The Department of the Interior reported in 2017 that over 101 million Americans, or about 40 percent of the population over 16, participate in wildlife activities. This includes more than 11 million hunters across the nation. Unfortunately, the Centers for Disease Control still record approximately 500 unintentional firearms fatalities a year. But there is good news: That number has been steadily decreasing for the last 20 years. Clearly, we can continue this trend through gun safety education, responsible gun handling and storage, and thorough knowledge of hunting laws. Here are some tips and resources to help you get started:Improper gun storage is often the cause of accidental gun injuries. Proper handling and storage of firearms drastically reduce the chances of accidental injury or death from a gun. If you are a beginner, take a hunting and gun safety course before using firearms. If you have children and plan to take them hunting, gun safety training is required in most states. And, as pointed out below, teaching kids about gun safety – even if you don’t...More Information
In the last few years, “smart” or “connected” toys have exploded onto the scene, creating a market that is estimated to be worth $18 billion by 2023. This has included toys that have failed to protect kids’ information or actively spied on them. Here are just a few examples: Your four-year-old is too young for Facebook or Instagram, so you might think they are protected from the data miners, marketing hawks or hackers that grab personal information at every turn. But what happens when your kid uses a talking doll? Or your baby monitor connects to Wi-Fi? It’s hard to perceive smart toys as a potential threat, but if it connects to the internet, the risks are the same. Hidden Dangers in Happy Memories CloudPets is a smart stuffed animal line that allows recorded messages to be sent to children via Bluetooth. In 2017 it was reported that not only could someone easily hack into a CloudPet and record anything a child might say, but also the manufacturer, Spiral Toys, did not...More Information
Motorcycling is undergoing a profound transformation in the United States. First off, it’s exploded. The number of motorcycles in use topped 12 million in 2018, 2 million more than in 2014, according to the Motorcycle Industry Council. Riders are older on average as retiring baby boomers and frustrated commuters heed the call of the open road. And more riders are women, now nearly one in five. What hasn’t changed much are the leading causes of motorcycle crashes, injuries and deaths: unsafe speed, poor weather/road conditions, no helmet, distracted driving/drivers, inexperience and the highest rate of alcohol impairment on the road. Let’s take a closer look. Helmets flat out save lives. So who’s riding motorcycles? And who is the most at risk for a crash? There are three groups that are changing motorcycle culture: As the boomer population of the United States ages, more older people are dying in motorcycle crashes. The 40-and-older age group made up 49% of motorcyclists killed in 2007 as compared to 54% of those killed in...More Information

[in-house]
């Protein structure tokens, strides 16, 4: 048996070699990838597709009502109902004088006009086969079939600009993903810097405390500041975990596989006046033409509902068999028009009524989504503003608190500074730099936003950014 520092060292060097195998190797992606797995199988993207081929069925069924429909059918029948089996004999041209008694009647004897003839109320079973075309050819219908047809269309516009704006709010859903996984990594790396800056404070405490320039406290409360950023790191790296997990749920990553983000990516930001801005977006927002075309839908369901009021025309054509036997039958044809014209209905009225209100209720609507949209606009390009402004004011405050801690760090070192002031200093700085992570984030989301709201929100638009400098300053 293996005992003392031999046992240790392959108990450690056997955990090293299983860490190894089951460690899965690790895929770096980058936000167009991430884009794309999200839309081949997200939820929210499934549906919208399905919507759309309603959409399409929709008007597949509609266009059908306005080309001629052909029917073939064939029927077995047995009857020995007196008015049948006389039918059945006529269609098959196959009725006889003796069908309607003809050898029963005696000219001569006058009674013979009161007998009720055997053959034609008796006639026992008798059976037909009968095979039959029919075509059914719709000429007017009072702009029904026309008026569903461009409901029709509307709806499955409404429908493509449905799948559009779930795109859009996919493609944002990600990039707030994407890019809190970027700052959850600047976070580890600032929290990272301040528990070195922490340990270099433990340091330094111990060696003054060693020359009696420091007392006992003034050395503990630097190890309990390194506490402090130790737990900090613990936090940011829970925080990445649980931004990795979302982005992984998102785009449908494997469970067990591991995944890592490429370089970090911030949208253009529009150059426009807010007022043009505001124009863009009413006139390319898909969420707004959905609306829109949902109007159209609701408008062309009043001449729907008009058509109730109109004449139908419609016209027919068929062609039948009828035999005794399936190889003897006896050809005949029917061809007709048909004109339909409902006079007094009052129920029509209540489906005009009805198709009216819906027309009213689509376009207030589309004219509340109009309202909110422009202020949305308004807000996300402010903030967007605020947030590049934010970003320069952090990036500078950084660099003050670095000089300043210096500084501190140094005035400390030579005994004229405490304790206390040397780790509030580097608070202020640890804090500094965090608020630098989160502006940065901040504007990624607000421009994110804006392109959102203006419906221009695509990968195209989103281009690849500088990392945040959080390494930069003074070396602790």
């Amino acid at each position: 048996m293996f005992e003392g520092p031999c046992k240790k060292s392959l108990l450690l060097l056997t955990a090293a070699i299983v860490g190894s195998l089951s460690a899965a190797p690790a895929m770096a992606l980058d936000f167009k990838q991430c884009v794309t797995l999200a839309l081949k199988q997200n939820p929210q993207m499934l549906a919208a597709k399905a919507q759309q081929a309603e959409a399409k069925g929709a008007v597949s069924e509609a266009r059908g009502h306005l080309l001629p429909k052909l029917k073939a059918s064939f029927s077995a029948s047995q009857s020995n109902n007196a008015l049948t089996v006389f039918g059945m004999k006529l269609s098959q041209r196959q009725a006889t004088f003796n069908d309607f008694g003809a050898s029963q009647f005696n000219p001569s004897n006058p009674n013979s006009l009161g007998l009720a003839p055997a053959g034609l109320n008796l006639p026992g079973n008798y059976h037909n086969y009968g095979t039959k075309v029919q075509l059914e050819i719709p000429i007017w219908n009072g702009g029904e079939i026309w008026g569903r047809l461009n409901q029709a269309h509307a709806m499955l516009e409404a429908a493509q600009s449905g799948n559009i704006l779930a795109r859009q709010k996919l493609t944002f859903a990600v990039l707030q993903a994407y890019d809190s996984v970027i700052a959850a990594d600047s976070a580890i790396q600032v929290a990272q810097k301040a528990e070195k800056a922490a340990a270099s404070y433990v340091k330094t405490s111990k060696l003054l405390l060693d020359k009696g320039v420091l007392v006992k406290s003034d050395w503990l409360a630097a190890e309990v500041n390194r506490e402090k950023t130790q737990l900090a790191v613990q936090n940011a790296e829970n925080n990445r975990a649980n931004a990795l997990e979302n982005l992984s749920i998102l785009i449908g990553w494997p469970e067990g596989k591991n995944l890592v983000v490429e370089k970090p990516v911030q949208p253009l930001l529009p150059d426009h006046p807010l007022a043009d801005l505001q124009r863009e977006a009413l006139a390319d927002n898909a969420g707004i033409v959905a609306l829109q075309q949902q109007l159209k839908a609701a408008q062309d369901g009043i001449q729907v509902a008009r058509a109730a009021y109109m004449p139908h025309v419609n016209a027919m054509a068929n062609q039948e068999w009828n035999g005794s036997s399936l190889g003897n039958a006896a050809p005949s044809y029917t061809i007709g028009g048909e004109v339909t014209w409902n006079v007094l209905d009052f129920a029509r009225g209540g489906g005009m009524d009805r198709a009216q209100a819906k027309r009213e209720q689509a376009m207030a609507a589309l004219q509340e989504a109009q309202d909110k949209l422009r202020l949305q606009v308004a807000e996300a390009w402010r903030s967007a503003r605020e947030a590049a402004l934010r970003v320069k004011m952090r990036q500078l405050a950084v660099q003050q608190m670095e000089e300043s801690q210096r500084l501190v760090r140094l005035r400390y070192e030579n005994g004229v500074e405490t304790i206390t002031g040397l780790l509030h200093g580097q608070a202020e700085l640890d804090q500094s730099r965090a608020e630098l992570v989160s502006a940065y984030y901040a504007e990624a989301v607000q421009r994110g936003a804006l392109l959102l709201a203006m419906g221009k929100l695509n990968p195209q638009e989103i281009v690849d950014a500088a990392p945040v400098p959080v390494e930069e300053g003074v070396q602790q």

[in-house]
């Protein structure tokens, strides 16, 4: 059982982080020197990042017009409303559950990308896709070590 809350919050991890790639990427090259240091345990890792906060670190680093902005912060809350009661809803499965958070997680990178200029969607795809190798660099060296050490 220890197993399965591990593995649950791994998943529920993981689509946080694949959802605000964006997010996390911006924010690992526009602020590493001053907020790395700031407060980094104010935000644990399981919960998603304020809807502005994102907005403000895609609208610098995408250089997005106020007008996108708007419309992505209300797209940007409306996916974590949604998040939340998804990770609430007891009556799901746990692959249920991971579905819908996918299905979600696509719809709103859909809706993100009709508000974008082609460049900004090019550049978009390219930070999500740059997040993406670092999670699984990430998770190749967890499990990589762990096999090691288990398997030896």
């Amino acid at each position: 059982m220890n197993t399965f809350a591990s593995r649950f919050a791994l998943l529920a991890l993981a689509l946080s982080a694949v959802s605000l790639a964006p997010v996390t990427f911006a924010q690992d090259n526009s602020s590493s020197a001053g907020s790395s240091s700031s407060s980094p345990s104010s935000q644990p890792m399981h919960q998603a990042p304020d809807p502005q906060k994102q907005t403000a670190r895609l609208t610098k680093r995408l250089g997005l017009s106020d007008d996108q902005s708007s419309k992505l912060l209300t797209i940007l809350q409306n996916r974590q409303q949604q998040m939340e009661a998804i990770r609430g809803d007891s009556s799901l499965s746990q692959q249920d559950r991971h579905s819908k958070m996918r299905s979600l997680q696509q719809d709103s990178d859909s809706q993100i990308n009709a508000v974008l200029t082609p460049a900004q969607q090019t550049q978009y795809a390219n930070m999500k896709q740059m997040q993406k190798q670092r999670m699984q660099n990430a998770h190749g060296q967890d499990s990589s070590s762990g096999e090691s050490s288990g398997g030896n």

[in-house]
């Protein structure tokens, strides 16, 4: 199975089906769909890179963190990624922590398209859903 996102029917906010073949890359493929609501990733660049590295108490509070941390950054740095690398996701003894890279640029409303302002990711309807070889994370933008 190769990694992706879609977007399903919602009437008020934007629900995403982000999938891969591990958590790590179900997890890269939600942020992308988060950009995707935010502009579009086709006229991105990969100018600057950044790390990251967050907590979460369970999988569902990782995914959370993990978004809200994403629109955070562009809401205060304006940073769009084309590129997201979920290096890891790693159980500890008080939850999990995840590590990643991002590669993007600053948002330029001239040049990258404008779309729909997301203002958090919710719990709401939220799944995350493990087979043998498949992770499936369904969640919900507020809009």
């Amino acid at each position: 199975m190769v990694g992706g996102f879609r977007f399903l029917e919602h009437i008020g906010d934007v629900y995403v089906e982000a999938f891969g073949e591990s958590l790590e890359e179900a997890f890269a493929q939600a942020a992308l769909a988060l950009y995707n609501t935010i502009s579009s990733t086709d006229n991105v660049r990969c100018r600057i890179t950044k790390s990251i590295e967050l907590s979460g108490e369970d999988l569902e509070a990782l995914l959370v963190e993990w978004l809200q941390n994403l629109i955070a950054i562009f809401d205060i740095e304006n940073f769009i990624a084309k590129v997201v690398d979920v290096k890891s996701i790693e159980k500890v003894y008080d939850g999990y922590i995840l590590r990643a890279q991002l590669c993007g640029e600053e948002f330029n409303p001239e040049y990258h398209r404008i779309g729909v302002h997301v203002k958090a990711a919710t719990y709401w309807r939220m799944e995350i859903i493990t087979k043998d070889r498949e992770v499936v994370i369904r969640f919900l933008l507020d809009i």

In early 2018, the Centers for Disease Control (CDC) reported an outbreak of E. coli found in romaine lettuce, which sickened nearly 200 people and killed five. Right before Thanksgiving, another outbreak caused the CDC to recall all romaine, fresh and bagged. In the fall, over 19 million pounds of ground beef were recalled in three separate salmonella outbreaks. Is our food out to get us? If you think you’re seeing more reports of foodborne illness these days, you’re right. So why are these reports increasing, and what can you do about it? Shift in Food Culture and Economy The boost in foodborne illness can be traced to one source: our changing food habits. New diets, a complex food economy and advanced technology are all part of the American food culture. Three key parts of how we consume food are causing more outbreaks: Healthy, easy eating. The deadliest illness offender? Produce. While food sickness is usually associated with tainted meat, it’s fruits and veggies that are the most often contaminated – especially greens like lettuce and...More Information